Royce Kurmelvos, author of Rogue Nation, charts the downfall of Nick Xenophon's state election bid amid the sombre SA Best election party at the weekend.
Inside the SA Best election party
It started hopeful.
About two hundred SA Best supporters piled into Cinema 1 at the Palace Nova Cinema complex on Saturday night to wait to see if their political insurgency had taken hold. Cinema staff handed out popcorn and choc tops for what would become the latest instalment of the Nick Xenophon Show. Up on the screen eight metres high and seventeen metres wide, the election coverage rolled and the talking heads nattered. The candidate, or at least the only one who mattered, showed up at about 7 o’clock.
Two years ago, when Nick Xenophon had mounted his first assault on the federal electoral process, there had been twice as many people packed into the complex and the mood was electric. On this night though, there was a forced optimism in the crowd for a campaign which many felt was about to fizzle.
For those in the world of politics, this was a big one. It had been an unpredictable race involving a government that had held power for sixteen years straight, a redistribution and an outsider candidate who threatened the two-party status quo. Behind the scenes, the Liberals called him the “disruptor” and as much as they hated him, Labor insiders talked about how much they needed him to do well.
No one could know which way it would go until the very last but when the numbers came back, the state Liberal party, after so long in opposition would finally take government. Steven Marshall, the man who had lost the unlosable election last time around, had finally won the unwinnable election.
What it signalled was the changing of the guard in Adelaide. By Monday Jay Weatherill would be old news and would have announced his resignation. The party for the free market were in charge now and in his acceptance speech future Premier Stephen Marshall described it as a “new dawn”.
Even on the night it was easy to guess what would come next. In the cold light of day, the Liberals would claim a mandate from the people to contest issues like renewable energy and public servants around Adelaide would be growing nervous as they feared for their jobs. The Liberal party may have taken just 37.4 percent of the first preference vote by the following Monday in an election where roughly one in three people had voted for “someone else”. It was a similar division in the upper house, which was the only thing stopping the Liberal Party from remaking Adelaide in its image.
Once the ABC’s Antony Green called the contest for the Liberals with only half the vote counted, people began to drift away. Nothing clears a room faster than a losing campaign and the image of Simon Birmingham’s face projected onto the big screen tearing strips off their leader was too much to stomach. Nick Xenophon had been a “total failure”, Birmingham said and had “completely underperformed”. With a little over half the votes counted, Xenophon had failed to pick up a single seat.
“I could have told you two months ago how this was going to go,” said one SA Best insider.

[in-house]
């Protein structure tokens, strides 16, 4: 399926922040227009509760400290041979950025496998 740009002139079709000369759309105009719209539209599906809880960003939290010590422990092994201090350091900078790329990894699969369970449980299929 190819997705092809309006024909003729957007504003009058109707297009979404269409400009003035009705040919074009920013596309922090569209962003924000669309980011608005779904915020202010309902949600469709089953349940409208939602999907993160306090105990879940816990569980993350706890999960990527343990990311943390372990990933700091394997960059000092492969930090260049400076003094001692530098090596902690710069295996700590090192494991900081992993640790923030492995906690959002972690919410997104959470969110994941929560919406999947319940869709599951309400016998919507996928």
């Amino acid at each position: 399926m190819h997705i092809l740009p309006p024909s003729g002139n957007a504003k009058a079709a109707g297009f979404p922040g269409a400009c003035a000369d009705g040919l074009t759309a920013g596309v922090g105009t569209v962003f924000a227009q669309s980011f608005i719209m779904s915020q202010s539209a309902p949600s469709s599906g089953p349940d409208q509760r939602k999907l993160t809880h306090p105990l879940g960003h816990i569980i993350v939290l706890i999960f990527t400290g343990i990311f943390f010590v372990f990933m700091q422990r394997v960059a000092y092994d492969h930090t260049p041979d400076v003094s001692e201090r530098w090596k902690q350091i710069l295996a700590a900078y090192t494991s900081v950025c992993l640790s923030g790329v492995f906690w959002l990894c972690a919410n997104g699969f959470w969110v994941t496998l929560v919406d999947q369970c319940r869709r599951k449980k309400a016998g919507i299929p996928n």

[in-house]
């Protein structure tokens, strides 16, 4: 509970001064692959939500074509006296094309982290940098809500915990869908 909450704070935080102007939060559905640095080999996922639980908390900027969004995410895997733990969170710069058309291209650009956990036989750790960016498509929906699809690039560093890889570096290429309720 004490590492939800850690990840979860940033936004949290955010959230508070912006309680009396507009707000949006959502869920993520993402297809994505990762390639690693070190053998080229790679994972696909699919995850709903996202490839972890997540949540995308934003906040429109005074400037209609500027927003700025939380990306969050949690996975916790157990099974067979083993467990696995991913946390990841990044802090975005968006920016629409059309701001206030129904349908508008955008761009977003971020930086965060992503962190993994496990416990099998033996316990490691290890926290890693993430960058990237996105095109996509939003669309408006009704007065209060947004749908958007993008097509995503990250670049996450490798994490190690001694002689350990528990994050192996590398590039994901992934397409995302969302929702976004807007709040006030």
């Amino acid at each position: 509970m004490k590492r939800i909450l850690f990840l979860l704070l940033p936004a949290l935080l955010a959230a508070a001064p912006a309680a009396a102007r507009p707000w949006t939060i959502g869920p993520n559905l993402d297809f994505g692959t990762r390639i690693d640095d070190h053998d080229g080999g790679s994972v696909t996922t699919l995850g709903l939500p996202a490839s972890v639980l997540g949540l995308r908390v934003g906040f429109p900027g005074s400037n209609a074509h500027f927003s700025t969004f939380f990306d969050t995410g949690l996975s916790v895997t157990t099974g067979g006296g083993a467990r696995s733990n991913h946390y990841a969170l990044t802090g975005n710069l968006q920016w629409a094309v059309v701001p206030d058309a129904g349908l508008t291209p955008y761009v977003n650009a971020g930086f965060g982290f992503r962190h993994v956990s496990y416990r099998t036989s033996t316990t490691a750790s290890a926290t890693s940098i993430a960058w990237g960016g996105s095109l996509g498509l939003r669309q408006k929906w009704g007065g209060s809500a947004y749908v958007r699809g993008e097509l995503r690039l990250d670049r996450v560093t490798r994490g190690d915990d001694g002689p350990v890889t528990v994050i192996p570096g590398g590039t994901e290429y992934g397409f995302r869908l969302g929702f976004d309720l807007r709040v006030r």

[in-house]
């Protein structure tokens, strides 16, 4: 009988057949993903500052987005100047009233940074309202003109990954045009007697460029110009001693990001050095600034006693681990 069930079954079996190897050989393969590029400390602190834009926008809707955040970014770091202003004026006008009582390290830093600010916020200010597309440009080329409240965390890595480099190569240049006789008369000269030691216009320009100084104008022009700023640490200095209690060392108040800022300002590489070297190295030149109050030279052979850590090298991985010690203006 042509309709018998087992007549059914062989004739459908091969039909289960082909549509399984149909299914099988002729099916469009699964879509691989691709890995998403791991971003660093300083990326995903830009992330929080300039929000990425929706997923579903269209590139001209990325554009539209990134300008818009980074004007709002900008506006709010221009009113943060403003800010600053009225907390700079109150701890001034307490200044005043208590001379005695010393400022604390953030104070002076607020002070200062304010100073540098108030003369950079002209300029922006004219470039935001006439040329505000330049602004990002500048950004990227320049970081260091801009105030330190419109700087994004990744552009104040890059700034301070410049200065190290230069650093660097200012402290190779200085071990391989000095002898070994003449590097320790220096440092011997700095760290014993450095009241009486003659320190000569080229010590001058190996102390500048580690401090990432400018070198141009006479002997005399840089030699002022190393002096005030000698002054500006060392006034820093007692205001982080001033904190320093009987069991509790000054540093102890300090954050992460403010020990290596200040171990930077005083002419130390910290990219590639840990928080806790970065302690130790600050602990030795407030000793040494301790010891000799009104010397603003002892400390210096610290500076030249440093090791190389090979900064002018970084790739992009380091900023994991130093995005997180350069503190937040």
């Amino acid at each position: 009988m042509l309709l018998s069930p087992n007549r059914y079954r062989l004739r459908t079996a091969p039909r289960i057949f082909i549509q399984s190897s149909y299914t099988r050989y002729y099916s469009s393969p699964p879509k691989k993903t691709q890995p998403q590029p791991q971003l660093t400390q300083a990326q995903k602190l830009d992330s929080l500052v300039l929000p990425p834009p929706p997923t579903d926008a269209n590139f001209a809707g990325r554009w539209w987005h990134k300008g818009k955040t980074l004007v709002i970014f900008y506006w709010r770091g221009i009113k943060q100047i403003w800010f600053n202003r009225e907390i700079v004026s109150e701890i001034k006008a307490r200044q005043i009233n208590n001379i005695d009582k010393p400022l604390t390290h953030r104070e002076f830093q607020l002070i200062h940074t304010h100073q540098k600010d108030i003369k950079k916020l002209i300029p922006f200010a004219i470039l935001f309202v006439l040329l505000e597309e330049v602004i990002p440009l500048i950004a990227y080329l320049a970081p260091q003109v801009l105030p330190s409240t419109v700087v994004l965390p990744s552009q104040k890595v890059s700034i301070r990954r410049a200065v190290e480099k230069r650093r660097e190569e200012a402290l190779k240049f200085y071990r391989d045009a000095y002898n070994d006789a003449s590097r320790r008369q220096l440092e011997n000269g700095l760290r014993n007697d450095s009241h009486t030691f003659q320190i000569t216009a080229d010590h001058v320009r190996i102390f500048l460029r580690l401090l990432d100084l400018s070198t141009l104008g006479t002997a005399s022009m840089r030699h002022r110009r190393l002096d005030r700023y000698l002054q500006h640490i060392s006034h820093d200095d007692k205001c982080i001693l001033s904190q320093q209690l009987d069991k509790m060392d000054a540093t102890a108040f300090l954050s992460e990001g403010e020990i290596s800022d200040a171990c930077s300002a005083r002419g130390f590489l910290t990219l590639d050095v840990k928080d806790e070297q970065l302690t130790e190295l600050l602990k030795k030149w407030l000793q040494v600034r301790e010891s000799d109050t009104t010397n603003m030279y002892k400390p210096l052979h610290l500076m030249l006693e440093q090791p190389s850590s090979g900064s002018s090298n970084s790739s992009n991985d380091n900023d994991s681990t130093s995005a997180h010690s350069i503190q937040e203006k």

Among themselves, the SA Best cadre talked about what went wrong. They pointed to the campaign run against them by the unions, or the $2 million spent by the Australian Hotels Association to crush them. People whispered about the gaffes, and the ad and the mistake in not working with the other minor parties to take on the majors. People talked about how the party had spread itself thin by running too many candidates. They had gone too big, too fast.
All the supporters meanwhile, just tried to keep hope.
“This is a beachhead we can build from,” Nick Xenophon had told them during a speech earlier in the night. “It is not the beginning of the end, but the end of the beginning.”
Many of the party faithful clung to that sentiment.
“It’s a bit disappointing,” said Ray Hopkins, a 69 year-old opal miner. “But we have a base from which to work from.”
“It’s a bit of a let-down, but we’re still successful. We showed the two party system is vulnerable.”
Maybe, but in politics there is no prize for second. Or third.
South Australian voters wanted change, but they hadn’t wanted Nick Xenophon. By 10:30 that night he had conceded the state election to Stephen Marshall. He did his final interviews with the news cameras, and left the building through the front doors without an entourage.
The television cameras followed him outside into the streets which were filled with people drinking to celebrate St Patrick’s Day. Those in the beer garden at The Elephant saw him coming first. Some reached over the fence to shake his hand. Others heckled.
Around the corner on Rundle Street, people stopped him for photos. He said yes. Some people stopped to say they had voted for him. One woman even wished him well tonight. She hadn’t seen the result. He told her the bad news.
At his car, he stopped for his final interview of the night.
“Scarred but still standing,” Xenophon said. “We’ve got two people in the legislative council, I’ll always be an agitator. We’ll have a foundation to build on in the parliament.”
Would that be enough?
“It’ll have to be.”